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I have a website centered around an online chat application where each user can have up to several hundred contacts. Each contact has there own profile image. I want to make it so that the contact's profile image is loaded next to there name. However, having the user download 100+ images every time they load the site seems intensive (Studies have shown that as much as 40% of users don't utilize there cache). Each image is around 60x60 pixels in dimension.

When I search on google or sign on to facebook, dozens of images are served nearly instantaneously. Beyond just having fast servers and a good connection, what are the optimal methods for delivering so many images to the user?

Possible approaches I have come up with are:

  • Storing each user's profile image in a database, constructing one image in a php file, than having the user download that, then using css to display each profile image. However, this seems extremely intense on the server and referencing such a large file so many times might take a toll on the user's browser.
  • Using nginx rather than apache to server the images (nginx generally works better to server static content such as this). However, this seems more like an optimization to a solution, rather than a solution in itself.

I am also aware that data can be delivered across persistent http connections so multiple requests do not have to be made to the server for multiple files. However, exactly how many files can be delivered across one persistent connection. Would this persistent model mean that just having the images load as separate files would not necessarily be a bad idea?

Any suggestions, solutions, and/or notes on personal experiences with relevant matters would be greatly appreciated. Scalability is extremely important here, as well as cross-browser support (IE7+, Opera, Firefox, Chrome, Safari)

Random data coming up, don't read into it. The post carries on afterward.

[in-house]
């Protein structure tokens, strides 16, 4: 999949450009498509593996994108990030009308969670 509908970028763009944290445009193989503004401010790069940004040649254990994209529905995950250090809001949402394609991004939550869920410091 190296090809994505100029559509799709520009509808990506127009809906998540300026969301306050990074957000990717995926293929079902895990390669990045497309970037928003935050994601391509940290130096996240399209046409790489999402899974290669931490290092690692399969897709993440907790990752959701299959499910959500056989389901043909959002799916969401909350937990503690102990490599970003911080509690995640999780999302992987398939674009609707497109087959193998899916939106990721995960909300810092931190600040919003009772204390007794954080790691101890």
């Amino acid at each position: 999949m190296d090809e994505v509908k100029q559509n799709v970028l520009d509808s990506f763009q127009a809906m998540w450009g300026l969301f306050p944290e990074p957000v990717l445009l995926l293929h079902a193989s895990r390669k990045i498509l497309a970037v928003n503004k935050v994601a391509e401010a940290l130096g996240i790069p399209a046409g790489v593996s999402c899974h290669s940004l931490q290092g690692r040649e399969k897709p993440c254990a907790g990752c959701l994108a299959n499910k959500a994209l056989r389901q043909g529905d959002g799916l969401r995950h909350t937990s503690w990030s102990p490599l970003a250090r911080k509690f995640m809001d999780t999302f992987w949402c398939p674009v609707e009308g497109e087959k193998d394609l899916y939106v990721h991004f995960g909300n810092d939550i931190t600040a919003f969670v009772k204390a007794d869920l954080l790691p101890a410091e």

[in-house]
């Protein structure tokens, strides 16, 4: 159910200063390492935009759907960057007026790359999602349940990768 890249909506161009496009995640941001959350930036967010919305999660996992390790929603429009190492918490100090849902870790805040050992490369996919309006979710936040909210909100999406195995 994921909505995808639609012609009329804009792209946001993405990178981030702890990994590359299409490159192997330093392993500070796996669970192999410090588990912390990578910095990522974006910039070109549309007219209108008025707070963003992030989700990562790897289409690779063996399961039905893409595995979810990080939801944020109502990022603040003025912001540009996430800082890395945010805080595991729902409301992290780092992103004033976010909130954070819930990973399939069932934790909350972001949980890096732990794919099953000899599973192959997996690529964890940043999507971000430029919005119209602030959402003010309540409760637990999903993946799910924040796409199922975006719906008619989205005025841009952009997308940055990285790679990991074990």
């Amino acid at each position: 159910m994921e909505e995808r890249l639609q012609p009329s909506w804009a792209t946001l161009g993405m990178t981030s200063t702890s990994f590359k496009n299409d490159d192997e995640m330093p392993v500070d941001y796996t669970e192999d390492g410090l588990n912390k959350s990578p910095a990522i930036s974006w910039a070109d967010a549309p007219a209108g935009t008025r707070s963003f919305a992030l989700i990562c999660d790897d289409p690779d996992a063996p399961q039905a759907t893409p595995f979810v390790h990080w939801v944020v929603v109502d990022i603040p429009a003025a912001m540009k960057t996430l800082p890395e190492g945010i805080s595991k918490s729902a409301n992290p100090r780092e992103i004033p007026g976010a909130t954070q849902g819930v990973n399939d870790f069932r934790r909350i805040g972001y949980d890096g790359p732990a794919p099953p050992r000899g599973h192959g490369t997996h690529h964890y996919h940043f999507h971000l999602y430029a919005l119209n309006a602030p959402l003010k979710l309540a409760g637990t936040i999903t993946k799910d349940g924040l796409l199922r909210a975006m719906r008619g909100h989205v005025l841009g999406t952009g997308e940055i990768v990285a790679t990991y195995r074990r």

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Maybe you've already looked into stuff like this, but a common way to solve the "too much data returned at once" issue is pagination. Simply don't return all their contacts at once. For an example, look at how myspace and facebook list your friends. They're not all served up at once, and they have various sorting and searching features, because the user is really just looking at their contacts to find one, or a few people, or browse them slowly. The usage pattern doesn't really show a need to display all of them all the time. –  Merlyn Morgan-Graham Oct 25 '10 at 1:14
I recently came across this blog post that may be helpful:… –  Eugene Osovetsky Oct 25 '10 at 1:51
That makes sense. However, on my page the contacts list is displayed with all the contacts at once for enhanced functionality. I can make it so the image only shows up when the chat screen is opened, but am curious if having them all load at once is a possibility. –  user396404 Oct 25 '10 at 2:02
Thank you for the informative blog post. Using an external host such as S3 might be a good option here. My site without the images has a very, very small file usage to user ratio. Being able to scale the images portion of the hosting separate from everything else would make things easier. –  user396404 Oct 25 '10 at 2:06
I think you would have to learn how the caching mechanism work on browsers to get all of those images to the users browser and keep it there. The problem with caching is mostly on the web site side sending cookies then the users browser. –  Clutch Dec 17 '10 at 21:23

1 Answer 1

Here's a jquery plugin that delays loading images until they're actually needed (i.e., only loads images "above the fold".)

An alternative may be to use Flash to display just the images. The advantage is Flash is a much stronger local cache that you have programm

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I am not using jQuery. Flash definitely would be nice but it is something I want to avoid for greater compatibility. –  user396404 Oct 25 '10 at 2:03

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